Does the recent news of the NSA and other government agencies tracking your information have you worried? It should, and this guide will offer some tips on how to protect your privacy.
Several reports have come out recently that are rather terrifying. We’ve heard that the National Security Agency, or NSA, has been snooping into data of U.S. citizens. The IRS is supposedly looking to follow suit as well with the hopes of delving into the social media profiles, bank accounts, credit card transactions and more.
You could just say, “That’s fine with me. I trust my government.” Should you though? Doesn’t it feel violating to know that your every move can and probably will be tracked in the future? Where’s the privacy? It’s definitely a scary thought, but luckily, there are things you can do to try to cover your personal information not only from the government, but also cybercriminals and others looking to cause harm.
What is personal information?
Before we start describing the ways to keep your personal information private, let’s discuss what the phrase “personal information” entails. If asked, most people would probably say that personal information comes in the form of such things as your name, Social Security number, date of birth, and address. While this is true, that’s just a small piece of the pie. Since social media is so popular now, you should also include things such as your status updates, posts, and photos as part of your circle of personal information because these can absolutely be used by others against you.
Why should you keep your personal information private?
Now that we have a basic understanding of personal information, WHY should you keep it private? Beyond the simple thought of doing it out of paranoia, there are several concrete reasons for maintaining privacy. Here they are:
To safeguard against identity theft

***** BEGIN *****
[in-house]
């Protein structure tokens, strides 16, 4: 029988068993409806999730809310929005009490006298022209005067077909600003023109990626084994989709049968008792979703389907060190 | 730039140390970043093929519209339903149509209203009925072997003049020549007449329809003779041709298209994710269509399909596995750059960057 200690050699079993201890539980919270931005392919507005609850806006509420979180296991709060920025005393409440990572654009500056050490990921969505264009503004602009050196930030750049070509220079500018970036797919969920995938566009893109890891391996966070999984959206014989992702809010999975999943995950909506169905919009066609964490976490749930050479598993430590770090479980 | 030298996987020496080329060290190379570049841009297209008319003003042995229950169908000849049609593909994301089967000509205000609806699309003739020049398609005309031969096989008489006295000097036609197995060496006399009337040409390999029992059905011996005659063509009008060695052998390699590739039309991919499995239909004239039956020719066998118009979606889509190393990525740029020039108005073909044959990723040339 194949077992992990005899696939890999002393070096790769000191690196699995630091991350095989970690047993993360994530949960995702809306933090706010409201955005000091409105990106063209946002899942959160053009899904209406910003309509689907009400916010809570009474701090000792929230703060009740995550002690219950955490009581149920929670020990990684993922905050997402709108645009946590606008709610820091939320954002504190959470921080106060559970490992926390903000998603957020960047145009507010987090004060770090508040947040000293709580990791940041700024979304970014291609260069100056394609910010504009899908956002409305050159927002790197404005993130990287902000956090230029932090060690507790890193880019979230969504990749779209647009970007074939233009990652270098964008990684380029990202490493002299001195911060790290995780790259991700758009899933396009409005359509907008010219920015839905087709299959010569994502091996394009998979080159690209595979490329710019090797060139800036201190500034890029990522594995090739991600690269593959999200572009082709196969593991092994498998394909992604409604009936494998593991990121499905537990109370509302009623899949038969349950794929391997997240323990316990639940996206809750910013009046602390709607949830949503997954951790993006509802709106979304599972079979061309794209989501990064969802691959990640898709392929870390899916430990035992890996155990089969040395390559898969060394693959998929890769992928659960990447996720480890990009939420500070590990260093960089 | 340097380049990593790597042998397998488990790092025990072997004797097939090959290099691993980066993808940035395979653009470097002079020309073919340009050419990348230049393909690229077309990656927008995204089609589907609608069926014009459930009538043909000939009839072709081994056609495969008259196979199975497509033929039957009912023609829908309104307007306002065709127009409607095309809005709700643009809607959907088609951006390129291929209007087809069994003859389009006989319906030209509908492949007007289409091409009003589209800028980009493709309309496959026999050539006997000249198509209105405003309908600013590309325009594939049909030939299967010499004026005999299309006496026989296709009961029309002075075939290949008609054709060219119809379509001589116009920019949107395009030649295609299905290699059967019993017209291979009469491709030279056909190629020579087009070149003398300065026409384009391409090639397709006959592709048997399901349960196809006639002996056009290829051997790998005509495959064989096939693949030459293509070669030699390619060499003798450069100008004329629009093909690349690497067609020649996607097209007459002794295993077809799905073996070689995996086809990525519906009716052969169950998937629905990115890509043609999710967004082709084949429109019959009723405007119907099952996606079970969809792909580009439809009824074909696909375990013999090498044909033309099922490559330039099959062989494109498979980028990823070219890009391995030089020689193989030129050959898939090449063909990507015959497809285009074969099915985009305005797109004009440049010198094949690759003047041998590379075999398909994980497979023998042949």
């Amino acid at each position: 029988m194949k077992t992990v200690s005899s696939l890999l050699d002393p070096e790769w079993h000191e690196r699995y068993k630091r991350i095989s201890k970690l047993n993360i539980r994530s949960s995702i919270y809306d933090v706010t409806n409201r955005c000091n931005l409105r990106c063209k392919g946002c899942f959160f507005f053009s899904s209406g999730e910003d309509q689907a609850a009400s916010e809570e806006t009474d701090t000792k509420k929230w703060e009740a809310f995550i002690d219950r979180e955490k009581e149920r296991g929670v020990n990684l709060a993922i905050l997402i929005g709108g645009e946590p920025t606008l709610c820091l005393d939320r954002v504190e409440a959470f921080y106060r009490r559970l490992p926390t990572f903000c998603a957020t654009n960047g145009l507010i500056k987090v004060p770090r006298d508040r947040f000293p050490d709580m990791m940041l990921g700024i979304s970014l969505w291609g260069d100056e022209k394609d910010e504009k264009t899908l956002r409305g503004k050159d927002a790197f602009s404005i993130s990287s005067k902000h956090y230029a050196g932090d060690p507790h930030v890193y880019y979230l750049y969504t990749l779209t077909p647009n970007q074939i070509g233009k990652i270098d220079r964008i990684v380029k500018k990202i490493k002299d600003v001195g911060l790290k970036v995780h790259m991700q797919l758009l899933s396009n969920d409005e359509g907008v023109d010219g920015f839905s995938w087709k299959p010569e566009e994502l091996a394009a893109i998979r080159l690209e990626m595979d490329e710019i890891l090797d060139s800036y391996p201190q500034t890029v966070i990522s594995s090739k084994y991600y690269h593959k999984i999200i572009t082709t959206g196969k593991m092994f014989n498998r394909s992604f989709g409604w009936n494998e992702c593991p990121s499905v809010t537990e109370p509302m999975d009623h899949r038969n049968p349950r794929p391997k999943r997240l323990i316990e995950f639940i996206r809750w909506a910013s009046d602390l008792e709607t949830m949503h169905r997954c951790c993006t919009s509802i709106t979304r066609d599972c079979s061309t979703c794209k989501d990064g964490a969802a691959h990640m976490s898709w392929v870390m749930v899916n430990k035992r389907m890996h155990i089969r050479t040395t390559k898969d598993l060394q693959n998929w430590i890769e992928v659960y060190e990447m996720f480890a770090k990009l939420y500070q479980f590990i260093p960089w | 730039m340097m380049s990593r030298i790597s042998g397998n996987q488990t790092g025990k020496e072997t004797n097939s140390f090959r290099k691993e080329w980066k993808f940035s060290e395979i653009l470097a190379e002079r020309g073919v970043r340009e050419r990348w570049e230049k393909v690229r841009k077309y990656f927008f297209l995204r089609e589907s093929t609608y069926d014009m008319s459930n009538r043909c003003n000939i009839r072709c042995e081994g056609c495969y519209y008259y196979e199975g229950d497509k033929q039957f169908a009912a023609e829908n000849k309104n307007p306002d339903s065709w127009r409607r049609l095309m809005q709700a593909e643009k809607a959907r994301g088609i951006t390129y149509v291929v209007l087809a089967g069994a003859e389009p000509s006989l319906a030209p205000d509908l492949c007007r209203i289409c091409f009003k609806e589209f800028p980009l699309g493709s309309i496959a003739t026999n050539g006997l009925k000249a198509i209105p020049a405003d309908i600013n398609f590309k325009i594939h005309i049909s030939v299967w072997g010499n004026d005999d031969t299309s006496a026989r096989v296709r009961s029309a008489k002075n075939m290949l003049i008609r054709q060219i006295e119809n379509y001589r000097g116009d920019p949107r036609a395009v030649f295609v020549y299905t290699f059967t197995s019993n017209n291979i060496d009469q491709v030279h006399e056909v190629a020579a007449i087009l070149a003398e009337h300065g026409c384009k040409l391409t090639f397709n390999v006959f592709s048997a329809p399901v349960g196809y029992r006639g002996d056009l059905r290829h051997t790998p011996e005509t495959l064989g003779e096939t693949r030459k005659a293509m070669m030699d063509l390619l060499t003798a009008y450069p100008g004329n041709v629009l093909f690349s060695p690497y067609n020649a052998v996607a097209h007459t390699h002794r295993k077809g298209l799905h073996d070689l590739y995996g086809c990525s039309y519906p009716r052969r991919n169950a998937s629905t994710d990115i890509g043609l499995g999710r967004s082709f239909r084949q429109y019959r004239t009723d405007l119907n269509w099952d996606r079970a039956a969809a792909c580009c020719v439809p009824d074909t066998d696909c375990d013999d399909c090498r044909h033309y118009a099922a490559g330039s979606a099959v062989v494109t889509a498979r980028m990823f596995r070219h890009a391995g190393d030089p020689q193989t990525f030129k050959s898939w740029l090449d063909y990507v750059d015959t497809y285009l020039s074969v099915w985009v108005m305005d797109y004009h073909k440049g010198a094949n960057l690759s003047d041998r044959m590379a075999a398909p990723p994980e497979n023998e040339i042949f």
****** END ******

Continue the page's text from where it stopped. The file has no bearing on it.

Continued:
Identity theft is a cybercrime that can turn any victim’s life completely upside down. It is the top cybercrime in existence, and if not detected quickly, the potential for financial ruin is possible. A person can steal your online data and then pose as you. They then use this stolen identity to commit a wide variety of fraudulent acts, such as taking out loans in your name and much more.
To keep your banking info protected
Online banking has become quite popular, as it saves many from having to take a trip to the bank or make an irritating phone call to find out their balance. Unfortunately, cybercriminals know this and have taken a liking to hacking banking credentials and sites. Bank websites supposedly protect you, but they are sometimes outsmarted by hackers. Once they have your information in their hands, the sky is the limit, as fraudsters can make withdrawals, transfers, and more right from your account.
To keep criminals from running up your credit or debit cards
Did you know that cybercriminals all over the world buy and sell stolen credit card numbers? There are huge underground markets where such transactions take place. Once those numbers are sold, people will make as many purchases as they can, leaving YOU holding the bill.